To be honest, we sometimes had to force them to spend time with us– they truly had a blast! They had face painting, magic shows, break dancing demos, parades, movies, and more to enjoy in their divided-by-age groups.
We were given a special phone so we could be reached if there were ever any issues, so we were able to spend time, as a couple, knowing our children were well taken care of. It was truly lovely to be able to enjoy a glass of wine in the lounge on our anniversary or to go for a brisk walk together around the deck.
What about seasickness?
Lastly, you’ll want to be prepared in case the waters get rough and someone feels queasy. To be perfectly honest, children tend to be less impacted by this than adults. A doctor once told me that, because children frequently spin and tumble in their play, their inner ears don’t get upset as easily and they’re far less prone to vertigo and seasickness.
In the event that someone in your group does feel nauseous, though, there are various treatments. Seabands or dramamine can be packed “just in case.” Additionally, sipping ginger tea or even ginger ale can ease the queasies. Peppermint, too, can be helpful in settling the tummy.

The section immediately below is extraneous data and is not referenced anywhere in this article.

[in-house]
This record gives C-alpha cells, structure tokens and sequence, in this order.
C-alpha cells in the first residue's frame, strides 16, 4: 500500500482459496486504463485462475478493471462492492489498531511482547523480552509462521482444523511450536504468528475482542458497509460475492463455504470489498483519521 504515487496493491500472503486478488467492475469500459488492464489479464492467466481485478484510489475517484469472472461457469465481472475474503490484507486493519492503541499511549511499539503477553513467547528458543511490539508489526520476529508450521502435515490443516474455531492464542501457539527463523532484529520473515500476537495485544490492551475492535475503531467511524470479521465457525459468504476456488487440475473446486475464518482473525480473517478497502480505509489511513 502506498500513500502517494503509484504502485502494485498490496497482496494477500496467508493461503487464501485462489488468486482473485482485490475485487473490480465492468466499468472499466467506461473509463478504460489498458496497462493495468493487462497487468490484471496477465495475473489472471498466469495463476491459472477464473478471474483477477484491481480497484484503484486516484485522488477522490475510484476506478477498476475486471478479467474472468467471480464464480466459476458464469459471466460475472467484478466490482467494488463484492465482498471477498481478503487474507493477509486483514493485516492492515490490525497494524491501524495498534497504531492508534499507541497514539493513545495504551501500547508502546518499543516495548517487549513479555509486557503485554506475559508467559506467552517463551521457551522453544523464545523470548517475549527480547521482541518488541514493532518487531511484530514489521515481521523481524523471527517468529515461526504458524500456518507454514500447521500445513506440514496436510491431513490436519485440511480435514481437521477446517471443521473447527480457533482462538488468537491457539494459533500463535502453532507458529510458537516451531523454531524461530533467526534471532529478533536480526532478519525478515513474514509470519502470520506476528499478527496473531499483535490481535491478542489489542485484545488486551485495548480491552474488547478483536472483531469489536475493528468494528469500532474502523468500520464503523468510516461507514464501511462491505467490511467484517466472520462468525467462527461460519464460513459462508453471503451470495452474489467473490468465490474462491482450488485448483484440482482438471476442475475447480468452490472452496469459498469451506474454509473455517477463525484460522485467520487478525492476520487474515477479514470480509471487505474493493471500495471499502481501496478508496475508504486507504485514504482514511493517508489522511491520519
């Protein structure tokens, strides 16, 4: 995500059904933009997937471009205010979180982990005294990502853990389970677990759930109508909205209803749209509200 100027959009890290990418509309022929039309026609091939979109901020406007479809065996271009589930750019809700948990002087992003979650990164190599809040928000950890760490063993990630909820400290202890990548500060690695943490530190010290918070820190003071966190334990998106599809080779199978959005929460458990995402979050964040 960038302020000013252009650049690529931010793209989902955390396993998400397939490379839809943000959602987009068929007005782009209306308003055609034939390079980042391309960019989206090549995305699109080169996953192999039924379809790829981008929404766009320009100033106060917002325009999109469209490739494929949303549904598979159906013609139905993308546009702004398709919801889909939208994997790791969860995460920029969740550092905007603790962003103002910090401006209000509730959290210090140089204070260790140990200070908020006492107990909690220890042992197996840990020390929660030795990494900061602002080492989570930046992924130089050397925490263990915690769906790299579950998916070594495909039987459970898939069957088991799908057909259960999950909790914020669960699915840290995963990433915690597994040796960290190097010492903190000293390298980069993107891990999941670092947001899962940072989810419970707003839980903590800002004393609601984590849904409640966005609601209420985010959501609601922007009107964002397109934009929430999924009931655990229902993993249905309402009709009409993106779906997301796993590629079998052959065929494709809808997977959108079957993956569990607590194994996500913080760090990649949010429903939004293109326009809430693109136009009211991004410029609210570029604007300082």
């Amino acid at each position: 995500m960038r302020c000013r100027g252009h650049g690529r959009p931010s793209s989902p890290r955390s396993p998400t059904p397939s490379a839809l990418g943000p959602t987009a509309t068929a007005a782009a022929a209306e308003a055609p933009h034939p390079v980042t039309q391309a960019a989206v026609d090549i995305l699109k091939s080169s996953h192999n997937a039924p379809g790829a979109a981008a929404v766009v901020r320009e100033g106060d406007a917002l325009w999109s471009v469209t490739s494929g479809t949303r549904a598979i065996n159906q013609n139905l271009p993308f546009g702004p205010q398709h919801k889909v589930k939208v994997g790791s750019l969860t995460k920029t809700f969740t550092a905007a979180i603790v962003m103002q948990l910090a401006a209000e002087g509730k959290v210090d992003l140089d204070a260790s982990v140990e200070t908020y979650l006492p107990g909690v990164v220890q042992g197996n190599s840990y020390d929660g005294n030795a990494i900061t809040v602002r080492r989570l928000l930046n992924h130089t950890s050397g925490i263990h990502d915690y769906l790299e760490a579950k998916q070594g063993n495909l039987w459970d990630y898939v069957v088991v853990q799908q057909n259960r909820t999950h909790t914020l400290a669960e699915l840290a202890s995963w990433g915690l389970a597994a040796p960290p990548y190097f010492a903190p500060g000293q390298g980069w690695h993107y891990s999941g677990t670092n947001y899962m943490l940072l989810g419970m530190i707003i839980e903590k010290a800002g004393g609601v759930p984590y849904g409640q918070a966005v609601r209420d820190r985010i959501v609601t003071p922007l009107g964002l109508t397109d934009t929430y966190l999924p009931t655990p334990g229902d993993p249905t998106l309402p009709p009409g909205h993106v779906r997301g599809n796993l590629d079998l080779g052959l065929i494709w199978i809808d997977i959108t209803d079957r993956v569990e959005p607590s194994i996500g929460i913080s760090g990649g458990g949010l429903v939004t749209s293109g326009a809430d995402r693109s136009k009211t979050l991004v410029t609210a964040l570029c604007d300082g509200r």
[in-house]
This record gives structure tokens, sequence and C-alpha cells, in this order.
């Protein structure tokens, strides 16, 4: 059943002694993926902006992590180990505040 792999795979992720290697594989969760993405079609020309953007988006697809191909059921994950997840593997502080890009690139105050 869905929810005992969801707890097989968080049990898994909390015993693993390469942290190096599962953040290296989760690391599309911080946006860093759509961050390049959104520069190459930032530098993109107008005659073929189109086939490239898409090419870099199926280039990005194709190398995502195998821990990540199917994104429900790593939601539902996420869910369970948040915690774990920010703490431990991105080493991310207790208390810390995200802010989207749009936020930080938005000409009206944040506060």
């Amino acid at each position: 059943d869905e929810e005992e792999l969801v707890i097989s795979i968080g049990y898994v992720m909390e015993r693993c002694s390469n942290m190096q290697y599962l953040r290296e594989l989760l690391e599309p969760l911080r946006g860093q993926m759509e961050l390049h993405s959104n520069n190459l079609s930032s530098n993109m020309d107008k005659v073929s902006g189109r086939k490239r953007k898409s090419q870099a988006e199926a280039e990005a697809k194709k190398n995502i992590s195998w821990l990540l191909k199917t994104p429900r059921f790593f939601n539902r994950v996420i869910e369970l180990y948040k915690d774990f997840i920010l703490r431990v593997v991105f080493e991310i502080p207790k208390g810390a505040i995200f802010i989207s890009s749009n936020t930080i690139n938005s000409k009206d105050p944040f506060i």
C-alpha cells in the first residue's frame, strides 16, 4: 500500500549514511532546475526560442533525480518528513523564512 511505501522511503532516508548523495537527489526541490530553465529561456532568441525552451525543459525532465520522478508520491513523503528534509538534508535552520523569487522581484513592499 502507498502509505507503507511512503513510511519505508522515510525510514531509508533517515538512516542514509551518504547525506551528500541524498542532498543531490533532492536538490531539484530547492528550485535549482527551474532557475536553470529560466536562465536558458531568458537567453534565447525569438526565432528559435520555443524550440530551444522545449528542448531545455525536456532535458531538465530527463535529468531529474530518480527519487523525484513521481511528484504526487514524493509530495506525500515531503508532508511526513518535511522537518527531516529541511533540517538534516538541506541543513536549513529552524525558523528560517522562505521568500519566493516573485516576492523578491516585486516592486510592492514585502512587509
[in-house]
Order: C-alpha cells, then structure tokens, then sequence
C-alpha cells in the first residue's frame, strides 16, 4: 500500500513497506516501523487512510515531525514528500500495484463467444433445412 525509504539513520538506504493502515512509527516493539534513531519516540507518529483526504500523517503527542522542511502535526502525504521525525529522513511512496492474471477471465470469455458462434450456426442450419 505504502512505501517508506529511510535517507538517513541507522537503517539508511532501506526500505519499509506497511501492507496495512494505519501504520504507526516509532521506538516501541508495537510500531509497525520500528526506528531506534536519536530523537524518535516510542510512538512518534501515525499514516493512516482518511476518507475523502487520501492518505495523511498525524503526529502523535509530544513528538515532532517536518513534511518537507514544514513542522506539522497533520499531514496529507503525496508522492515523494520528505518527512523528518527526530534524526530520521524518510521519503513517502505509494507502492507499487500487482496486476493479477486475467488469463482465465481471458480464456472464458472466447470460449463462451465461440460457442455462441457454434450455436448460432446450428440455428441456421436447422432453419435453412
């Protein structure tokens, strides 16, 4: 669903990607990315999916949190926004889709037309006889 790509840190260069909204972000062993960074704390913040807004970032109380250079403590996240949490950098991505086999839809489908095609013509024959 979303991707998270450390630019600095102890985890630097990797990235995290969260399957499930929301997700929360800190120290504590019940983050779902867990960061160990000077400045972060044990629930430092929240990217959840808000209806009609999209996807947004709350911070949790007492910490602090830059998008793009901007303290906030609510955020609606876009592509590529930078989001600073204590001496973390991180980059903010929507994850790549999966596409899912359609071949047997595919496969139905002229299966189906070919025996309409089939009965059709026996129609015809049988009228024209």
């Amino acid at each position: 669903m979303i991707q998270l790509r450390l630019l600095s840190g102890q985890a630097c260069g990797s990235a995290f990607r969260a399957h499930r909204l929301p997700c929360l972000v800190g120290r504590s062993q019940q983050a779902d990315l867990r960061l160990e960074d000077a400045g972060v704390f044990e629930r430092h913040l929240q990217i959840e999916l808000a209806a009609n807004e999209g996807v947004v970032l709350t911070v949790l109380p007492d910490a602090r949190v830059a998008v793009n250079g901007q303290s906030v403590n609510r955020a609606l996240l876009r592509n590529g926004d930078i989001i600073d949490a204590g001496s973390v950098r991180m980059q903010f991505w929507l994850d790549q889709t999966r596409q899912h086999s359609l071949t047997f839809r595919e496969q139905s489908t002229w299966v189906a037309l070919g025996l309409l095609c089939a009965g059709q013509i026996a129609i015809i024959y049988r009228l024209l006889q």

Finally, do not stay closed up the room if someone feels icky. Getting outside where you can feel the breeze and see the water is key. Being able to see the movement that you’re feeling helps you feel more stable and alleviates some of the sickness.
Cruising with kids can be a great, memorable way to vacation. With a little bit of planning, it can also be relatively stress-free and affordable.
What are you favorite ways to travel with little ones?
This is part of the Travel with Kids series. Every day in October, I’m posting tips, tricks, and tutorials for making all your travels fun, frugal, and family-friendly.
Be sure to read through the archives in case you missed a post.
– A mother of three, including a 24 week preemie, JessieLeigh is a determined advocate for even the tiniest of babies. She can be found celebrating life’s (sometimes unexpected) miracles and blessings at Parenting Miracles.
You can read all of Jessie Leigh’s posts for Life as MOM here.